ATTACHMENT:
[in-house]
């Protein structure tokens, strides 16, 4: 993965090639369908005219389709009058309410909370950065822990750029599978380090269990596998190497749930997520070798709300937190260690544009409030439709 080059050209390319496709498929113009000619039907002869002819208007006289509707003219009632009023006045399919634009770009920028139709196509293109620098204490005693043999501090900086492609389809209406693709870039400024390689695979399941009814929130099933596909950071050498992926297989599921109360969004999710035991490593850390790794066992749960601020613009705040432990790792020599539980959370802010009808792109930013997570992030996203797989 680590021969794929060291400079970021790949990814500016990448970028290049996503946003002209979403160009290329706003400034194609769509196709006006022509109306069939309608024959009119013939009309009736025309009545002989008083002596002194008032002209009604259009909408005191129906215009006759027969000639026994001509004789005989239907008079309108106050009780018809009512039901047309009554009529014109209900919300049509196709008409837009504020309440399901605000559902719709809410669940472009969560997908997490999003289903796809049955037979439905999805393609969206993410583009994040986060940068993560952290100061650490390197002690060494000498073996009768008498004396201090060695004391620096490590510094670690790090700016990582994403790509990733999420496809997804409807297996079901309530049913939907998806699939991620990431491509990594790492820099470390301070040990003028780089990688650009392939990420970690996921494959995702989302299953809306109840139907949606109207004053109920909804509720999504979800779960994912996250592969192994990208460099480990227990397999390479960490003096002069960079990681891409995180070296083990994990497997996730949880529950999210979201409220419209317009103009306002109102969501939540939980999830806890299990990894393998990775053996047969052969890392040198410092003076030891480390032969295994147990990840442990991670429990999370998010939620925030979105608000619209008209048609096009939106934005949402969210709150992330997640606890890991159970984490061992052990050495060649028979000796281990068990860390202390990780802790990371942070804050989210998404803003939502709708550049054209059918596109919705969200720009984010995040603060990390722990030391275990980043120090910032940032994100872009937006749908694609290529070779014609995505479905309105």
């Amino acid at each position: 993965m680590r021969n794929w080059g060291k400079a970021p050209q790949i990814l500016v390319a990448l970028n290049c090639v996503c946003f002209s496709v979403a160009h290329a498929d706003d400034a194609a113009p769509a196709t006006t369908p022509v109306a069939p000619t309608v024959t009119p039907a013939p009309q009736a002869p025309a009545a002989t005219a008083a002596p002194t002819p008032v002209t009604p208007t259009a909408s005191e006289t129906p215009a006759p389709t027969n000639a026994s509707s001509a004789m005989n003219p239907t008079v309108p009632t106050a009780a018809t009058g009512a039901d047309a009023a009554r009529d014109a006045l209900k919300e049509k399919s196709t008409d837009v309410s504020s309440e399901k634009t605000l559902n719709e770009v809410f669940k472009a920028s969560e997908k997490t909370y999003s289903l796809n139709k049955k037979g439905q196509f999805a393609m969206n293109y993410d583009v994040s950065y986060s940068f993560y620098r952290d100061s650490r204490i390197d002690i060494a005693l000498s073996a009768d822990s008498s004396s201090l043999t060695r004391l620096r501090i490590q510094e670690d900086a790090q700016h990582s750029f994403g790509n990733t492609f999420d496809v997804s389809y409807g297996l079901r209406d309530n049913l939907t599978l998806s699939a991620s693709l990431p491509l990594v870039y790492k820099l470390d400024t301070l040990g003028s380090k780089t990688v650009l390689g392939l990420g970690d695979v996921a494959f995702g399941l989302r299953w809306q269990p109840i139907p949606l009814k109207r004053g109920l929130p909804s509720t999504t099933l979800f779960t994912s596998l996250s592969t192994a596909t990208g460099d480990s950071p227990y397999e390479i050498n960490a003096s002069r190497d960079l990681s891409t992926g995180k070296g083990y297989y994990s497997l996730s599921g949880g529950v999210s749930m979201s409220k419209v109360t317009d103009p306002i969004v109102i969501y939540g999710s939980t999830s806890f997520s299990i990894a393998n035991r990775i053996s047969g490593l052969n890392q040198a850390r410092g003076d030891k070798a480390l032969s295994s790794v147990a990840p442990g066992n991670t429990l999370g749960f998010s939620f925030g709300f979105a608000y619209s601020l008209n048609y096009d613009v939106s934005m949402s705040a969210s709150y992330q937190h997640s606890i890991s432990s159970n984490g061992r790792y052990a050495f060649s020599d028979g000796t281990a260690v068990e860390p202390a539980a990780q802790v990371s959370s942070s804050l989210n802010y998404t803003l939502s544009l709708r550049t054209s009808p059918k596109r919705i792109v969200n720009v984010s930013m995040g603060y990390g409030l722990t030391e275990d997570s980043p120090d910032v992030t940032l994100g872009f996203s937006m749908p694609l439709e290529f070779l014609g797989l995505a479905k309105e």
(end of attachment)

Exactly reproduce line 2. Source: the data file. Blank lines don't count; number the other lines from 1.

């Protein structure tokens, strides 16, 4: 993965090639369908005219389709009058309410909370950065822990750029599978380090269990596998190497749930997520070798709300937190260690544009409030439709 080059050209390319496709498929113009000619039907002869002819208007006289509707003219009632009023006045399919634009770009920028139709196509293109620098204490005693043999501090900086492609389809209406693709870039400024390689695979399941009814929130099933596909950071050498992926297989599921109360969004999710035991490593850390790794066992749960601020613009705040432990790792020599539980959370802010009808792109930013997570992030996203797989 680590021969794929060291400079970021790949990814500016990448970028290049996503946003002209979403160009290329706003400034194609769509196709006006022509109306069939309608024959009119013939009309009736025309009545002989008083002596002194008032002209009604259009909408005191129906215009006759027969000639026994001509004789005989239907008079309108106050009780018809009512039901047309009554009529014109209900919300049509196709008409837009504020309440399901605000559902719709809410669940472009969560997908997490999003289903796809049955037979439905999805393609969206993410583009994040986060940068993560952290100061650490390197002690060494000498073996009768008498004396201090060695004391620096490590510094670690790090700016990582994403790509990733999420496809997804409807297996079901309530049913939907998806699939991620990431491509990594790492820099470390301070040990003028780089990688650009392939990420970690996921494959995702989302299953809306109840139907949606109207004053109920909804509720999504979800779960994912996250592969192994990208460099480990227990397999390479960490003096002069960079990681891409995180070296083990994990497997996730949880529950999210979201409220419209317009103009306002109102969501939540939980999830806890299990990894393998990775053996047969052969890392040198410092003076030891480390032969295994147990990840442990991670429990999370998010939620925030979105608000619209008209048609096009939106934005949402969210709150992330997640606890890991159970984490061992052990050495060649028979000796281990068990860390202390990780802790990371942070804050989210998404803003939502709708550049054209059918596109919705969200720009984010995040603060990390722990030391275990980043120090910032940032994100872009937006749908694609290529070779014609995505479905309105």